- by Kelly Skeen
- March 25th, 2015
“All art is but imitation of nature.”
This phrase, coined by ancient Roman philosopher Lucius Annaeus Seneca, perfectly describes the artistic approach of mixed-media painter Stephanie Paige. Her contemporary paintings are abstract landscapes pared down to simplistic compositions, which are anything but simple to construct. Large-scale panels balanced around stark horizon lines are created through a mixture of pigment and marble-dust plaster, a tricky medium that Paige discovered as a muralist painting frescos and Venetian plasters in Southern California.
“It appeals to me because of how different it is,” explains Paige. “More than just the way it looks, I love the way it feels and what it can do.”
Paige began this abstract mixed-media style in 2008 after a search for peace and balance in her life and a consequent discovery of Buddhism. This tranquility is reflected on her panels, with symmetry and balance playing a large role in the compositions. Nature is the inspiration and motivation for Paige’s art, and she creates each piece in honor of Mother Earth.
“In my work, I see rich textured soil, clear blue water, spacious open sky, or a soft breeze,” says Paige. “In my pieces, you can see the contemporary feel mixed with a rustic earthiness, two complete opposites that dance well together.”
Not only does nature inspire Paige’s work, it also dictates the physical outcome of each piece. Plaster is sensitive to weather conditions and temperature, a quality that Paige sometimes takes advantage of to create texture. A piece with wet paint and plaster placed outside on a dry day opens up with cracks and peels, adding unique textural details to its surface.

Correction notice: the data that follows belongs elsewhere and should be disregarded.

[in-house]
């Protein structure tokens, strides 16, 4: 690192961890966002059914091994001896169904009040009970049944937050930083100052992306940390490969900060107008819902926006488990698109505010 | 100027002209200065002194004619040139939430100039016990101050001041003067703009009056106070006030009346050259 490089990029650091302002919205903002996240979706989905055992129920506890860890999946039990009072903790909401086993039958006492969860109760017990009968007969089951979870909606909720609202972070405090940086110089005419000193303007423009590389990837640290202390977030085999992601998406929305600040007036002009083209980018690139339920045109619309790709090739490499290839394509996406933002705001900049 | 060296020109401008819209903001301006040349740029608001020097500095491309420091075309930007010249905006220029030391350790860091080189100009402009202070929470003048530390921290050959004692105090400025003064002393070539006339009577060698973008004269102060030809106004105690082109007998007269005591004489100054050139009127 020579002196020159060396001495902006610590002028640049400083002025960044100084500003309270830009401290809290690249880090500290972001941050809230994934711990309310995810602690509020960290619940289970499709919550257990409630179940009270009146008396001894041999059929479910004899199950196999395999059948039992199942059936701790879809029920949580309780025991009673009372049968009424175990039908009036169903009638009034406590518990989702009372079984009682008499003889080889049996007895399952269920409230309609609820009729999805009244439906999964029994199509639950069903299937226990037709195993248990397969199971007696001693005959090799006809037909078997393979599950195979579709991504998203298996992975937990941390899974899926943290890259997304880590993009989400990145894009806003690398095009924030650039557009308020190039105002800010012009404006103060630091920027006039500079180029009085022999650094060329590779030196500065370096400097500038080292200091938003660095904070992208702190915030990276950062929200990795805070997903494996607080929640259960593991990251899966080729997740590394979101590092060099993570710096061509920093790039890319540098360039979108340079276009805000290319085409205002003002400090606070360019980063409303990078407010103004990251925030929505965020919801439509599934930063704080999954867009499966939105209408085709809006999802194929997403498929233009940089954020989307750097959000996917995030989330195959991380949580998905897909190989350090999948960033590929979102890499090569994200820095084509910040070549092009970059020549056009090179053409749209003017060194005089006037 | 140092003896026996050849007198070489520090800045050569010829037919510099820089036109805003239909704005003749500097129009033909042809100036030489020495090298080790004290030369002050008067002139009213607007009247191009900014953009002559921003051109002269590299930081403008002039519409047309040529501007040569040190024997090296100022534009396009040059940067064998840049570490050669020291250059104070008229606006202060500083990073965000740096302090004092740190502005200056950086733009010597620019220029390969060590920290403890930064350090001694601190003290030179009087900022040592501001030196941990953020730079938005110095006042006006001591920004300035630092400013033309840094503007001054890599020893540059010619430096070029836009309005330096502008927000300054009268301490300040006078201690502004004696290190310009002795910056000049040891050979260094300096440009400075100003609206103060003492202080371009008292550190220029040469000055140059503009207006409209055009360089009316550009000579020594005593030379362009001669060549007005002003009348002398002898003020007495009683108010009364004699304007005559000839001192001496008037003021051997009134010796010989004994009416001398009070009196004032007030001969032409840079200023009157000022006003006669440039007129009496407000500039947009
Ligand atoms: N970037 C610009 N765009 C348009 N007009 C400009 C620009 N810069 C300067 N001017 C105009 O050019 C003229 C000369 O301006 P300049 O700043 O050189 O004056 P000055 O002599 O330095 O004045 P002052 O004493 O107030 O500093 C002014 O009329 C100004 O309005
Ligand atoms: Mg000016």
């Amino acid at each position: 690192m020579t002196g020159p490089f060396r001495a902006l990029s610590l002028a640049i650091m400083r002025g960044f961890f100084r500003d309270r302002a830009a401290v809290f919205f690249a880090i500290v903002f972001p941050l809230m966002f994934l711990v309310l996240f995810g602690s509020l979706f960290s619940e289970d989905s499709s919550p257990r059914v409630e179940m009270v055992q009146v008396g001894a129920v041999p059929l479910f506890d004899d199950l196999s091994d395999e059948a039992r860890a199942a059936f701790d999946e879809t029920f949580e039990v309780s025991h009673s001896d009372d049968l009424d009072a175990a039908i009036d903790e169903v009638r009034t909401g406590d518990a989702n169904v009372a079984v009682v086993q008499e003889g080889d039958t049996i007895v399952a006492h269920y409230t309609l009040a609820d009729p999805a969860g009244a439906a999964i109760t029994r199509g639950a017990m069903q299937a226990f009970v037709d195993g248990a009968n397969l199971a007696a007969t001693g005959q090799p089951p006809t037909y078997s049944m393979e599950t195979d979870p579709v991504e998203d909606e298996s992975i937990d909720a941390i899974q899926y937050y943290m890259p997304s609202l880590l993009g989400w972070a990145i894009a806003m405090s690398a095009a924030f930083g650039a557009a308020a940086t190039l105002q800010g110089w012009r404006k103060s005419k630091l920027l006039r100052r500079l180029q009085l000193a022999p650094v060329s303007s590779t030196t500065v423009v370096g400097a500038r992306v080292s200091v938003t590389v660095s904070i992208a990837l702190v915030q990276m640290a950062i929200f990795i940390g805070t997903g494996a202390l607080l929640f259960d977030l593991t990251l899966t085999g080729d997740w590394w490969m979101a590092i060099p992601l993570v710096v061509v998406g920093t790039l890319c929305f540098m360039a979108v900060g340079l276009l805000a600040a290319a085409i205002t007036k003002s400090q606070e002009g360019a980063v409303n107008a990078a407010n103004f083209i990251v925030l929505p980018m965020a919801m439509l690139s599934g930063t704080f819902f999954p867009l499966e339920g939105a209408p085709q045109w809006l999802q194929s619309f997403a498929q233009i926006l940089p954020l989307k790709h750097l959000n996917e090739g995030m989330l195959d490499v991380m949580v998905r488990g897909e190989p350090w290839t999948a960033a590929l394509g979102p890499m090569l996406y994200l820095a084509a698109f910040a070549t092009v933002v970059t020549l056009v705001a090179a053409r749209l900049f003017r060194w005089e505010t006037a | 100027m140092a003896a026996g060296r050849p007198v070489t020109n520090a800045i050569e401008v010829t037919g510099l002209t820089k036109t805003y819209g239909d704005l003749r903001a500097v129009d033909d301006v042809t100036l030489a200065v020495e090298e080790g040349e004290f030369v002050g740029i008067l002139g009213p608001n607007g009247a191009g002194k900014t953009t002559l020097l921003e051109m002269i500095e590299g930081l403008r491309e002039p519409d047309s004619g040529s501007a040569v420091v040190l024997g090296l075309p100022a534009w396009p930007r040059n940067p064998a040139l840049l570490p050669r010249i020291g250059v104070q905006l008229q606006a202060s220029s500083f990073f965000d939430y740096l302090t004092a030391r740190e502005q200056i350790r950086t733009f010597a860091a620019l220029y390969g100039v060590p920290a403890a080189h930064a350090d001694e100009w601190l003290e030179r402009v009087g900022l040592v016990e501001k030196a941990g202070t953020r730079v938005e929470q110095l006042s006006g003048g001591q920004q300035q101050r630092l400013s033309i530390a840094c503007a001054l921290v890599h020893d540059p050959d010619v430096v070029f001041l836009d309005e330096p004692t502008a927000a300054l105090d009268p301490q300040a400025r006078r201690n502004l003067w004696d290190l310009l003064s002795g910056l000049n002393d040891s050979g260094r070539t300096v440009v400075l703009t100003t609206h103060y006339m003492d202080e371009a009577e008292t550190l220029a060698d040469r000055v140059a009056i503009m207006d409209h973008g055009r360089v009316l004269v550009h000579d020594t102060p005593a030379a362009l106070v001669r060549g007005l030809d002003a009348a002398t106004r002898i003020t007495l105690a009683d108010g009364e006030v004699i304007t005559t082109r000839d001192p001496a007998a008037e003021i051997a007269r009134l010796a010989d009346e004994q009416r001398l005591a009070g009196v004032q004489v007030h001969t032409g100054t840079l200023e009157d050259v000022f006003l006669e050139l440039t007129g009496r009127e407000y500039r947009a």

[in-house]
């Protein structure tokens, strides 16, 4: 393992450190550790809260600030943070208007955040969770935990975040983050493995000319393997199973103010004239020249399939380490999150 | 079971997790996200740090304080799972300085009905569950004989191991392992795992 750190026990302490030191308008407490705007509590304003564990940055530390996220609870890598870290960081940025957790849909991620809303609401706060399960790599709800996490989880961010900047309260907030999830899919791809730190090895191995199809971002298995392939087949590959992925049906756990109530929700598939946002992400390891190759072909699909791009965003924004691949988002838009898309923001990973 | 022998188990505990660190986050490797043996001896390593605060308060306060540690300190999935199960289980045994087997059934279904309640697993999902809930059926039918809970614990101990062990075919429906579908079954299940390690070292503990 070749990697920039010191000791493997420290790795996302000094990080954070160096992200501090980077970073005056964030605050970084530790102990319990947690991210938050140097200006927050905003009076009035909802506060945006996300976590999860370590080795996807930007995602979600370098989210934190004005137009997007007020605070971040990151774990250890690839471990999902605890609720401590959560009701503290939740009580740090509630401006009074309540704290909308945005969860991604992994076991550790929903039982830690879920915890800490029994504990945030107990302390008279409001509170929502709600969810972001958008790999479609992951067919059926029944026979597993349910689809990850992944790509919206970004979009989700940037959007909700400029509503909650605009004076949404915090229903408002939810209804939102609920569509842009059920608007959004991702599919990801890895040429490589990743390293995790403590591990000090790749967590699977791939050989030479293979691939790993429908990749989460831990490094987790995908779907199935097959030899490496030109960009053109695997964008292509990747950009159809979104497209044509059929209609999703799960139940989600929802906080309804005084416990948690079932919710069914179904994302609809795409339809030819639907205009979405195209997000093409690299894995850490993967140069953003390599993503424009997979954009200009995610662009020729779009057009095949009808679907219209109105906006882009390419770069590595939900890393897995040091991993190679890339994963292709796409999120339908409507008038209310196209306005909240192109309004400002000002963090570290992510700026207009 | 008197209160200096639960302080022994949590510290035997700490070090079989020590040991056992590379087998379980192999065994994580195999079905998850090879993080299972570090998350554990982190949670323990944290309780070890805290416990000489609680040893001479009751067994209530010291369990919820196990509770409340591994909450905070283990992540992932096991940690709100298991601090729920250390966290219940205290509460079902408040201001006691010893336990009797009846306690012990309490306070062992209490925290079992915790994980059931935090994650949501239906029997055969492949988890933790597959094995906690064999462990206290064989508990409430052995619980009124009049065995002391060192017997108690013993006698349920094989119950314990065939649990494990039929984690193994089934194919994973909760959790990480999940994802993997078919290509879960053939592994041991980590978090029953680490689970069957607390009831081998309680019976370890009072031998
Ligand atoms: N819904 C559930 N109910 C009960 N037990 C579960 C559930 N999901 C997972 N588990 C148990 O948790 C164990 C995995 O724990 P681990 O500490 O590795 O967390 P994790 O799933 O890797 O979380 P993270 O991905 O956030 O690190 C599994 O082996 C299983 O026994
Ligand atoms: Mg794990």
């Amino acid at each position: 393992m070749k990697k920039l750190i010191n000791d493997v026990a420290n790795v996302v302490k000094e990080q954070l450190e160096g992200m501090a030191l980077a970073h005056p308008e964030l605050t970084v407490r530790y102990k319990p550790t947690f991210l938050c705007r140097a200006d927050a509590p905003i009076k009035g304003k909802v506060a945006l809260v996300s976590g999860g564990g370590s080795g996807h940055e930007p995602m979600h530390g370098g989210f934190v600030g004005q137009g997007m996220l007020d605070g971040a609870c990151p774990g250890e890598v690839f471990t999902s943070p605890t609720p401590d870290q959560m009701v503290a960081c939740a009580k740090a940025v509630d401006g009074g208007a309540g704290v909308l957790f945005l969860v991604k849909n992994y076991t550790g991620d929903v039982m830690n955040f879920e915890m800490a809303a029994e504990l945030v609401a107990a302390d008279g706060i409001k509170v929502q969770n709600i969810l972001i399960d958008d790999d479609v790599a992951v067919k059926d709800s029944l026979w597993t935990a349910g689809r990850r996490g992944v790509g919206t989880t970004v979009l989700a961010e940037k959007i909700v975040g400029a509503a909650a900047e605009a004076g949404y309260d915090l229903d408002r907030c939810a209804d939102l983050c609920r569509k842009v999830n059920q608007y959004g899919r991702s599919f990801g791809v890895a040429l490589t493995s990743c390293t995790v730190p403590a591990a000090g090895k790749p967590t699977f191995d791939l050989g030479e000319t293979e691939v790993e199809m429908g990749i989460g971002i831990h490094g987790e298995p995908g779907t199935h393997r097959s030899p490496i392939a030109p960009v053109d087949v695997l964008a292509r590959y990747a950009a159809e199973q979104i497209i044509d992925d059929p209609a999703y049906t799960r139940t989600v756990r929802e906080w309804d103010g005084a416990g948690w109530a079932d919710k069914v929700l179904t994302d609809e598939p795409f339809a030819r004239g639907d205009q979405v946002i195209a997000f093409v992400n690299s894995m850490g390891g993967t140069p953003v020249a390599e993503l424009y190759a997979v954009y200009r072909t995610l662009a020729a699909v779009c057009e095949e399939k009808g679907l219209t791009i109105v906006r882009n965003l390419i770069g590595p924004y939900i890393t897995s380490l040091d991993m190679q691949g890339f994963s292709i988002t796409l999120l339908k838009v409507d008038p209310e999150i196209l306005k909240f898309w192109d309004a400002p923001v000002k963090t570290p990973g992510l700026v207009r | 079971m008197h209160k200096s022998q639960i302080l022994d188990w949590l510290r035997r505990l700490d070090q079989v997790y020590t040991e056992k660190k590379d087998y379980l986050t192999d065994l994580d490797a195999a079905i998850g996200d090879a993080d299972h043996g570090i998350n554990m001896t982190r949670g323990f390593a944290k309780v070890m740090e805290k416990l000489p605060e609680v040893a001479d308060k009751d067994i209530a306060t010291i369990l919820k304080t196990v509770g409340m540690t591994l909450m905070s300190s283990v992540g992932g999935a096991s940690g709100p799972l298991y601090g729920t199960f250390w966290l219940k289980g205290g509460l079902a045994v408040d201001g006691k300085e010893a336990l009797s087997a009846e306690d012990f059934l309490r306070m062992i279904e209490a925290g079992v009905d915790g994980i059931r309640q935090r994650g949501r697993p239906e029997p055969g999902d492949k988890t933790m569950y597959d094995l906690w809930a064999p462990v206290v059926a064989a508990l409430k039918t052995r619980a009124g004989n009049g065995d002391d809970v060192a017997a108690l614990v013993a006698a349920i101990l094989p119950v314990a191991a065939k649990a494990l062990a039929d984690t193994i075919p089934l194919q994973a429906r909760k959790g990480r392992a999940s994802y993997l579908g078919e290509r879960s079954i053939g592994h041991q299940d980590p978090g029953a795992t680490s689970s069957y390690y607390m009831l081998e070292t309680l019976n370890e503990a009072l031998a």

This spring, Paige’s paintings are forging an even closer relationship to the natural world with the start of her Zen Garden Series, which she will introduce at Pippin Contemporary in June. Paige started experimenting with leaves in her work several years ago, creating impressions within layers of plaster. Now that it’s evolving, Paige is dedicating an entire series to this once experimental technique. Using natural materials from a grove of eucalyptus trees in her yard, Paige creates a dark base on the panel with leaves pressed into the plaster. She then removes them and sands the plaster back, adds color, and repeats. She finishes with a watercolor wash on the surface, bringing out the leaf impressions from underneath and creating a soft blend of color in either calm blue and grey hues, or energetic oranges and reds.
This technique is also dependent on weather elements, which is why paintings in the series can only be created during this time of year. The moisture in the spring air keeps the leaves strong, while the dry summer season causes them to crack and break, unable to make a solid impression on the plaster. In addition to leaves, Paige also makes impressions with grass strips, vines, and weeds. Occasionally a leaf or other natural material will remain in the plaster, becoming a part of the completed piece.
Paige has to cut back her beloved eucalyptus trees for fire precautions this time of year, and the Zen Garden Series is a way she reuses that material in a creative way.
“It bothers me that I have to trim them back and take nature out of my garden,” says Paige. “This way I can still honor that nature with art.”
Paige will show work from her Zen Garden Series this June at Pippin Contemporary for the Art and Soul of Color, a collaborative exhibition as part of Santa Fe’s Summer of Color. View more of Stephanie’s meditative abstractions on her artist page of our website.